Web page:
Dropkick Murphys Order Scott Walker To Stop Using Their Music: 'We Literally Hate You!'

Punk rock and politics may have always shared a common unification, but that doesn't mean bands like The Dropkick Murphys will allow their music to be used for just any political purpose, especially if that politician is Wisconsin Governor Scott Walker.

When Scott recently took to the stage at the Iowa Freedom Summit to speak in front of many key members of the Republican party, he did so to the tune of Dropkick Murphy's cover of the Woody Guthrie song ""I'm Shipping Up to Boston," reported conservative news source Twitchy. Walker apparently didn't realize that the Dropkick Murphys are assertively pro-union -- an interest unlikely to find any common ground with the governor. Walker has become a national whipping boy for the anti-union cause, previously reported Inquisitr.

Fans of the Dropkick Murphys tweeted their support of the band's decision to call out Scott's association with the song. Some even asked for Gov. Walker to issue an apology, while others wondered if Scott might owe the group some royalties.In 2012, the Dropkick Murphys had already made their dislike of Scott quite clear when the same song was used to introduce Wisconsin Republican Senate candidate, Jeff Fitzgerald, as he took the stage. Although Dropkick Murphys specifically called out Walker in their original message to Fitzgerald, it appears the Wisconsin governor did not get the message.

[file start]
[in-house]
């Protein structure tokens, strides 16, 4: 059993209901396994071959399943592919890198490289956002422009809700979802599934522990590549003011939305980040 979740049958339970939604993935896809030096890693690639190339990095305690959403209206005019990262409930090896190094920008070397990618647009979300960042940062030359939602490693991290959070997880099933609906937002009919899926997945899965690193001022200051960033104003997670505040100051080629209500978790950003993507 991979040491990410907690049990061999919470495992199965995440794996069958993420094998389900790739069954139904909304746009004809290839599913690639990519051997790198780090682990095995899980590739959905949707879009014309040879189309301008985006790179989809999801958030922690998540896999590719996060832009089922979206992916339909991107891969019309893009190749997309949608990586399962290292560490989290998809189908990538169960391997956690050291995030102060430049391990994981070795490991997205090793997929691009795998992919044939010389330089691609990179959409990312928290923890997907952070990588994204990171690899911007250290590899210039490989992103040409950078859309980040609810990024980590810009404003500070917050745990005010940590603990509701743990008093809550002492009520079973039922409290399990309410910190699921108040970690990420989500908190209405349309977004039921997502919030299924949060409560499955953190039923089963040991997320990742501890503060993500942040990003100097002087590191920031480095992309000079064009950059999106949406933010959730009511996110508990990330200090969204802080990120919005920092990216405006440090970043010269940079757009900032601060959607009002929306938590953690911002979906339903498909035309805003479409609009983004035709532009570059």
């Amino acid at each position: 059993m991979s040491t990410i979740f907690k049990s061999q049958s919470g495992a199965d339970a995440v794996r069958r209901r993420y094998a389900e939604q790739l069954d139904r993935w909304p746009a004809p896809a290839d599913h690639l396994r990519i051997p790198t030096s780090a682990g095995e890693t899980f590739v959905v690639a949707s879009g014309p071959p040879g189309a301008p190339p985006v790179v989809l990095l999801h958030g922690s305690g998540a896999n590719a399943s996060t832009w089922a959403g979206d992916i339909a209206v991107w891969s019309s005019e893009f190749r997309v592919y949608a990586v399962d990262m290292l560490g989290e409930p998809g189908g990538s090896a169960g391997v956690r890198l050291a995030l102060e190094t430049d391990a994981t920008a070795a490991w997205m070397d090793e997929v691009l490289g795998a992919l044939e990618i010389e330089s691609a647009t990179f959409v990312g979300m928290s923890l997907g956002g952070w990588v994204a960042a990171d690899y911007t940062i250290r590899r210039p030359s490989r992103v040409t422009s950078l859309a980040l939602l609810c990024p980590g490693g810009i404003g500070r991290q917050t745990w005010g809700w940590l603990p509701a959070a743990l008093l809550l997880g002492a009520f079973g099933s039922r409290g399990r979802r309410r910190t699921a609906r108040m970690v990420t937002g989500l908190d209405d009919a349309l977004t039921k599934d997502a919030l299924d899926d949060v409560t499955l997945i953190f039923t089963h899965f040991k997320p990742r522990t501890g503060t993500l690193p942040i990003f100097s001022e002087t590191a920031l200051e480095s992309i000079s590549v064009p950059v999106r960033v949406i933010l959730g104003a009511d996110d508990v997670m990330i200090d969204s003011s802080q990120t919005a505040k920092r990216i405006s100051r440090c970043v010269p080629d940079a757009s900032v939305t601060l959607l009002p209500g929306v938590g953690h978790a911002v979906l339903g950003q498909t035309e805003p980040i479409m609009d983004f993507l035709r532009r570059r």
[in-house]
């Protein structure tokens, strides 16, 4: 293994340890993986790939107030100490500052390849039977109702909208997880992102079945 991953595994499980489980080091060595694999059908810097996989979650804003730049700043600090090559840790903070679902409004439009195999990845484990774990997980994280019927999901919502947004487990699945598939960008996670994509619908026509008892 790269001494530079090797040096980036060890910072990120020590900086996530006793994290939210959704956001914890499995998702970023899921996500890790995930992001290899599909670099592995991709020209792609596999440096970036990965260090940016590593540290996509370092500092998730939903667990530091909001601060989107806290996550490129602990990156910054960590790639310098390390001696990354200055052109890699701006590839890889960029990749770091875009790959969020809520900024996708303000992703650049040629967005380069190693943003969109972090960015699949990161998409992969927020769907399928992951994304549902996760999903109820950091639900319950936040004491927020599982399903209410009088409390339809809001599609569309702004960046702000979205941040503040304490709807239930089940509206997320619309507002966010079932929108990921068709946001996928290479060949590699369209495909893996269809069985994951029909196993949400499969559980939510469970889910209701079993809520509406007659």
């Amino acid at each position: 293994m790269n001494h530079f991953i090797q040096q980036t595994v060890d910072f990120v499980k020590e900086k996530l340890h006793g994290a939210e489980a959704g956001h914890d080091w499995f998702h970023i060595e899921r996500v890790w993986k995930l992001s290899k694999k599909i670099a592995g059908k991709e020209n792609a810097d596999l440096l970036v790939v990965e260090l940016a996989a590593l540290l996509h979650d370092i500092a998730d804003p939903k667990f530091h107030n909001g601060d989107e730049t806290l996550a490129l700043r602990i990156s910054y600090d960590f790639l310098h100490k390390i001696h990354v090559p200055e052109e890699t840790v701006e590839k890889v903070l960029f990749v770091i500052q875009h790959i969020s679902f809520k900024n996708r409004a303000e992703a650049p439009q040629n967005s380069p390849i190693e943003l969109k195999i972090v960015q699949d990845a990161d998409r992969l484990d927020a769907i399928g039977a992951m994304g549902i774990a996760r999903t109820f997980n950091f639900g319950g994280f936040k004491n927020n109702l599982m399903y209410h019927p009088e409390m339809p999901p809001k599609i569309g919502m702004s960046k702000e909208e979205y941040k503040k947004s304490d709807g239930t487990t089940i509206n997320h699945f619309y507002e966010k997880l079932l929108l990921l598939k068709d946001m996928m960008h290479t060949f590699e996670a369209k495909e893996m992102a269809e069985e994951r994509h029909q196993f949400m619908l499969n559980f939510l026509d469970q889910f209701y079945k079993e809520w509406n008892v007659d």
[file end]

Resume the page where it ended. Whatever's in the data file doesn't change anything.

"The stupidity and irony of this is laughable. A Wisconsin Republican U.S. Senate candidate - and crony of anti-Union Governor Scott Walker - using a Dropkick Murphys song as an intro is like a white supremacist coming out to gangsta rap!... We stand beside our Union and Labor brothers and sisters and their families in Wisconsin and all over the U.S!"
You can watch Gov. Scott Walker's full speech below, though it does begin after he's already taken the stage to the Dropkick Murphys song.

Do you think Gov. Scott Walker owes the Dropkick Murphys an apology?

[Image via Thomas Hawk and Gateway Technological College, Flickr]